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VA and American Legion team up to try to reduce veteran suicides in Wisconsin

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Chuck Quirmbach
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WUWM
VA Secretary Denis McDonough speaks to the American Legion national convention Wednesday in Milwaukee.

As the calendar turned overnight to September, it became National Suicide Prevention Month. One prevention effort getting special attention in Milwaukee this week is aimed at military veterans.

A federal study released last year shows that in 2019, about 6,200 U.S. veterans committed suicide. In Wisconsin, 95 veterans took their own life. Most of those who died were men, with 55-74 years old being the largest age group.

Those are the latest numbers available.

The national number has remained close to six-thousand per year all this century, but the 2019 figure was down about 8% from the year before.

U.S. Veterans Affairs' secretary Denis McDonough told the American Legion national convention in Milwaukee Wednesday that the Biden Administration is trying to keep the number headed downward.

"By providing first-of-their-kind grants to suicide prevention organizations on the ground, where communities know their vets and what they need best," McDonough said. "By rolling out 988, the new national suicide prevention hotline, that connects vets quickly and directly to the veteran crisis line by dialing 9-8-8, then pressing one," said McDonough.

McDonough said the VA also offers online mental health sessions to veterans who want a tele-health option during the COVID-19 pandemic.

He told the Legion convention that suicide prevention is his department's top clinical priority, with VA medical facilities using suicide prevention teams to evaluate at-risk veterans and connect them to treatment.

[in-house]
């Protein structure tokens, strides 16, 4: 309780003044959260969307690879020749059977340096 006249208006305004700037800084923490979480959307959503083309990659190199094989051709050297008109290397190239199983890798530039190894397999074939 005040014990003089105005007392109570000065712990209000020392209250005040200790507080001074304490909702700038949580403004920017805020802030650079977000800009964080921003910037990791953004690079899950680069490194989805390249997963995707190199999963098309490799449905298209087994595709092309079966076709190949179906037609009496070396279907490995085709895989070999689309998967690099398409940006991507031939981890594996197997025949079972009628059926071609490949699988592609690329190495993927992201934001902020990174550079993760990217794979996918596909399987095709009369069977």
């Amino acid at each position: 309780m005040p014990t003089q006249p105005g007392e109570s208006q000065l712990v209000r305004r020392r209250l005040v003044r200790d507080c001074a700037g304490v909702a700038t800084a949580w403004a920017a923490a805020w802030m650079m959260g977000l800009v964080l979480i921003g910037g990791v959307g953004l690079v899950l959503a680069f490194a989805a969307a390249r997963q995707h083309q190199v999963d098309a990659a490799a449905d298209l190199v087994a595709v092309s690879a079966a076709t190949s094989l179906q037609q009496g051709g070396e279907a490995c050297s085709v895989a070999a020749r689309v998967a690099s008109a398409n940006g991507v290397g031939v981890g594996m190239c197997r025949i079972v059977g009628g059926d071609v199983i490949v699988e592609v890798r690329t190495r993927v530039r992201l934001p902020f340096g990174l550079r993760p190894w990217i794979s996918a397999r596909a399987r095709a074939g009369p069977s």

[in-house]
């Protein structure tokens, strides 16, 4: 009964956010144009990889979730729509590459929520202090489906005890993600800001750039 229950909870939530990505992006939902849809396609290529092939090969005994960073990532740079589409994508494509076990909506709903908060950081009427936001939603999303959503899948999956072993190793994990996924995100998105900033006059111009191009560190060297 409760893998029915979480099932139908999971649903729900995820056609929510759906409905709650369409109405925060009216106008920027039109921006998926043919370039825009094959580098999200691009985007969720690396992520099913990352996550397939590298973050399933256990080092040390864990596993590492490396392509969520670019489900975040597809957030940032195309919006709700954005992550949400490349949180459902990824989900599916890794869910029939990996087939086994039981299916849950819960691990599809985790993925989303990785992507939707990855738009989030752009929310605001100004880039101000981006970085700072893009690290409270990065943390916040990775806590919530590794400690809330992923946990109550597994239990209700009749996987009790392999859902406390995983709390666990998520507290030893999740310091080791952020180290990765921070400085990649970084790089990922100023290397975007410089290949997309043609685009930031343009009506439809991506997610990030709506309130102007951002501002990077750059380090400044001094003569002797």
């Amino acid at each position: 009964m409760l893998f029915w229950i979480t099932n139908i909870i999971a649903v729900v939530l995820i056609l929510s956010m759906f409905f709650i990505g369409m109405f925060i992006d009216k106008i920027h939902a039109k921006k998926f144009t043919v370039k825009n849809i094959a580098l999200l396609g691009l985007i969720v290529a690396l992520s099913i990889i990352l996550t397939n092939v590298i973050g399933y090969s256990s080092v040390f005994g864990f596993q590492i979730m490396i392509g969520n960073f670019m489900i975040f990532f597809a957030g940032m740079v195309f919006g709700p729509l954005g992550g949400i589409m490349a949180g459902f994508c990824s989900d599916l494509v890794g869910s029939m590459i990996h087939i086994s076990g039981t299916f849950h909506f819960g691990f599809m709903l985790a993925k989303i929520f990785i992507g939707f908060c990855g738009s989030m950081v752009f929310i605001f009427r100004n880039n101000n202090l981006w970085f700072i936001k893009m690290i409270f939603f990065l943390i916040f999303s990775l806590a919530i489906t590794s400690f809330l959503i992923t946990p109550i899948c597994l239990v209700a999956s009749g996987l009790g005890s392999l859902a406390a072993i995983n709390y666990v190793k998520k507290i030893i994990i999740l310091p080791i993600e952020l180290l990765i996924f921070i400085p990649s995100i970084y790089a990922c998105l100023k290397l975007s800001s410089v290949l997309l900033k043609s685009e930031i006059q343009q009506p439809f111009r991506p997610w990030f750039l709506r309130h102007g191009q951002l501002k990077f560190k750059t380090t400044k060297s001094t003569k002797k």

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A table from the VA's Wisconsin Veteran Suicide Data Report for 2019. These is the most current available data. VA Secretary McDonough says 2020 numbers will be released later this year.

Later, speaking with news reporters, McDonough also said with guns being the most frequent cause of veteran suicide deaths, the VA is focused on firearm safety.

"We're urging veterans and families to use things like trigger locks. To ensure that at a moment of crisis, that there is the distance between a veteran and a firearm. We know that suicide ideation—when it happens—the time between ideation and action is often a fleeting moment—minutes, even seconds. And, the steps we can take now with our veterans and their families to be prepared, gives us good opportunity," McDonough said.

A Government Accountability Office report released last year said the VA doesn't have a good idea of how its suicide prevention efforts are affecting staff caseload. Some workers report burnout, high turnover and insufficient guidance for new initiatives.

So, McDonough says the VA supports a new effort by The American Legion, which at nearly two million members, is the nation's largest veterans organization.

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Chuck Quirmbach
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Daniel Seehafer and Denise Rohan are Wisconsin-based leaders of The American Legion.

The Legion's Be The One campaign urges veterans, family members, current servicemen and women and others to take action when they believe another vet is at risk of suicide.

A past National Commander of the Legion, Denise Rohan, who lives near Madison, said veterans can also self-report: "If you're out there and you feel like you're sinking, and you feel like you need something, don't be afraid to ask."

Ask, and Rohan said, people will help.

"We have Veterans Service Officers across the state of Wisconsin, county Veterans Service Officers. The American Legion also has a service office here, in the Milwaukee area," Rohan told WUWM.

Daniel Seehafer, the Legion's national legislative chairperson and pastor in Horicon, said the Legion and VA do have resources.

"That do assist with financial problems if there are marital problems. We can get a job for any vet. If they are dealing with unemployment and think there's no way to pay bills. There's no reason to say. 'There's no hope,'" Seehafer said.

While the American Legion and VA focus on preventing veteran suicides, federal data show about 87 percent of adults who kill themselves are not veterans.

Many other organizations will be reaching out to the non-military community during September--National Suicide Prevention Month.

Chuck Quirmbach joined WUWM in August 2018. He focuses his longform stories on health, innovation, science, technology, transportation, utilities and business.
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